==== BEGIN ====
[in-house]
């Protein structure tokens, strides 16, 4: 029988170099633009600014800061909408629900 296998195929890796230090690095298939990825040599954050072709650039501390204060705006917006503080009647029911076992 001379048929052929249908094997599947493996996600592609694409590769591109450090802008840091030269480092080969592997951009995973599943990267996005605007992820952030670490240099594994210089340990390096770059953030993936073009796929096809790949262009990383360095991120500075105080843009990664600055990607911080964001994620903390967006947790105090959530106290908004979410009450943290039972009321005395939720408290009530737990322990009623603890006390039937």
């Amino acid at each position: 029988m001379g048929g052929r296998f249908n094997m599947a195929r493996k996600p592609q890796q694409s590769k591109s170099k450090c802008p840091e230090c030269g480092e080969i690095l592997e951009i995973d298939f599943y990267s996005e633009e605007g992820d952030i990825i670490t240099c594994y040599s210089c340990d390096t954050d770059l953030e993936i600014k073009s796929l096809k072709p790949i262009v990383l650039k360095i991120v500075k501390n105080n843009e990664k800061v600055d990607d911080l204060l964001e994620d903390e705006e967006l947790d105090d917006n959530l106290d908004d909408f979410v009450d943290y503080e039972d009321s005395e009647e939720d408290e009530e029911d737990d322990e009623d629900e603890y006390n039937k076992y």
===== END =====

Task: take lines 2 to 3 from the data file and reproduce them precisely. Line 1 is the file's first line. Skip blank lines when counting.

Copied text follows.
């Protein structure tokens, strides 16, 4: 029988170099633009600014800061909408629900 296998195929890796230090690095298939990825040599954050072709650039501390204060705006917006503080009647029911076992 001379048929052929249908094997599947493996996600592609694409590769591109450090802008840091030269480092080969592997951009995973599943990267996005605007992820952030670490240099594994210089340990390096770059953030993936073009796929096809790949262009990383360095991120500075105080843009990664600055990607911080964001994620903390967006947790105090959530106290908004979410009450943290039972009321005395939720408290009530737990322990009623603890006390039937």
């Amino acid at each position: 029988m001379g048929g052929r296998f249908n094997m599947a195929r493996k996600p592609q890796q694409s590769k591109s170099k450090c802008p840091e230090c030269g480092e080969i690095l592997e951009i995973d298939f599943y990267s996005e633009e605007g992820d952030i990825i670490t240099c594994y040599s210089c340990d390096t954050d770059l953030e993936i600014k073009s796929l096809k072709p790949i262009v990383l650039k360095i991120v500075k501390n105080n843009e990664k800061v600055d990607d911080l204060l964001e994620d903390e705006e967006l947790d105090d917006n959530l106290d908004d909408f979410v009450d943290y503080e039972d009321s005395e009647e939720d408290e009530e029911d737990d322990e009623d629900e603890y006390n039937k076992y």